I just want to say

I just want to say
that it doesn’t hurt much
when a crow pecks you
accidentally
trying to get the doggie treat
you are holding out for it
while sitting on the park bench
surrounded by crows
regarding you like acolytes
waiting for words of enlightenment.
It is scarier feeding a bagel to a juvenile seagull
than a snack to a crow.
This is especially true if you grew up
getting pecked by chickens all the time.
I just want to say
my thing with the crows
is not going unnoticed at the park,
a young family walked by
and referred to me
as “Professor Rabe”.
I just want to say
that I am still sadder
and more broken up by
my mother’s death
than I had expected.
But the crows help.
If someone asks me about them
I will say, “I have to come and feed them,
they know where I work and
come and shit on my balcony otherwise,”
but that is not the reason.
I know it’s just crows and doggie treats,
but it’s a comfort.

Notes on the proper selection of an appropriate amulet

Ask the sun, when you fell upon me, reflected off the orange garbage truck my streetcar was stuck behind on the way to work this morning, filling the streetcar with bright amber light and turning the interior into mysterious silhouettes, was it a judgement or a blessing? Or do you not perceive any of us at all?
Ask the crows, what say the slain? And listen to their answer: they are waiting for you to delineate your sadness over your mom dying, to put a name on it, for you to find a balance for it between heart and head but for that to happen it has to come out of the dark. They are waiting for you to understand something ununderstandable.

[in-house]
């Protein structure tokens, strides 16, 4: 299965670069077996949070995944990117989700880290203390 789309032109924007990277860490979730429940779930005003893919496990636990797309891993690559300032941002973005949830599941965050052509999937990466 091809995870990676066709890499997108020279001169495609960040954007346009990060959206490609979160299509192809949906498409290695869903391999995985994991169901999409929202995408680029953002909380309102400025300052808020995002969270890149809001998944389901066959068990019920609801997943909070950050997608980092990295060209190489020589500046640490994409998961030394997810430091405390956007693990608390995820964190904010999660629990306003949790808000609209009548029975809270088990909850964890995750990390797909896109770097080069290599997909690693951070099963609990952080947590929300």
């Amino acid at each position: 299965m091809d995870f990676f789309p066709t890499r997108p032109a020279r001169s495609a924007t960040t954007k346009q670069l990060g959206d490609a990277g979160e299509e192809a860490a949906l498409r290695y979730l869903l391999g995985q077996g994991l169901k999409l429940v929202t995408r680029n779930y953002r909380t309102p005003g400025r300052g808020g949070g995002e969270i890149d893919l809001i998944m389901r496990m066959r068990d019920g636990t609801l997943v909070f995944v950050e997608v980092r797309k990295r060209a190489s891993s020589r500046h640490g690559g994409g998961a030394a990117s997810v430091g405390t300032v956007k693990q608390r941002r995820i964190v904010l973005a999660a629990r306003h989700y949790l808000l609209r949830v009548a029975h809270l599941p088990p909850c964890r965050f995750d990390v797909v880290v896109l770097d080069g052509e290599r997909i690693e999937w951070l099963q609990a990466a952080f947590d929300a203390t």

Ask the bear, do you feel like I do when I am walking down the stairs at the subway station and faster descenders pass me right and left when you stand in the river and running salmon crowd past you on their way to spawn, or is there a difference bc you are eating them and I am not? And are people right who say a fish does not perceive the water surrounding it, or are fish as aware of it as we are of air and ground, do they even hold swimming contests and do they maybe, crowding into the mouth of a river on their way to spawn, arrange dates when they hit it off, baby that shady spot under the alder tree, lay your eggs there, I have so much milt for you.
Walk in a circle while reading the instructions on the can of blue insulation foam, especially the bit that says ‘only fill the space 1/3 of the way with foam, as it continues to expand after application’ because if not the foam will expand uncontrolled and drip onto the floor and onto the attic ladder/steps, the bookcase, two books, your slippers, your shirt, your glasses and your hair, and if that happens do not try to wash it out of your hair because the instructions also say, For better adhesion dampen target area prior to application, and if you read that after making your hair wet you will feel like a moron, justifiably, and the insulation foam remover you rush to the hardware store for won’t work for you either, although if you make an emergency appointment with your hair stylist she will, together with two colleagues, in the emergency hair salon operating room you didn’t realize they had, using the foam remover and some stuff they use to remove hair extensions, in a dramatic and slightly painful medical-drama-style operation not only successfully remove every last bit of foam (which is, chemically, a close relative of super glue) from your hair, which you had expected would have to be shaved off, they will also laugh while working on you and say, “This is a first, this is one for the books, we have never had anything like this,” and ultimately style your hair and leave you looking nicer than ever, and charge you such a paltry sum you give everyone big tips.
Ask the crows, what say the dead, to which they will answer, nothing today.
Then wander into the junk shop with your eyes closed and hold your hands over the amulets and feel the vibes.

Exit, whistling

Man, Woman: (load catfood, dog treats and flea/tick ointment onto conveyor belt)
Cashier: (Rings up purchases)
Cashier: (Hands woman two envelopes of dog treats) We’re giving out these free samples today.
Woman: (Examines treats, hands them back) No, thank you. We don’t have dogs.
Cashier: (Glances at large bag of dog treats they just bought, looks puzzled)
Man: Oh, those are for crows.
Cashier: (Does that half-nod thing where your chin goes up but not back down again, remaining in up position while the wheels turn)
Man, Woman: (exit, whistling)

Rainy day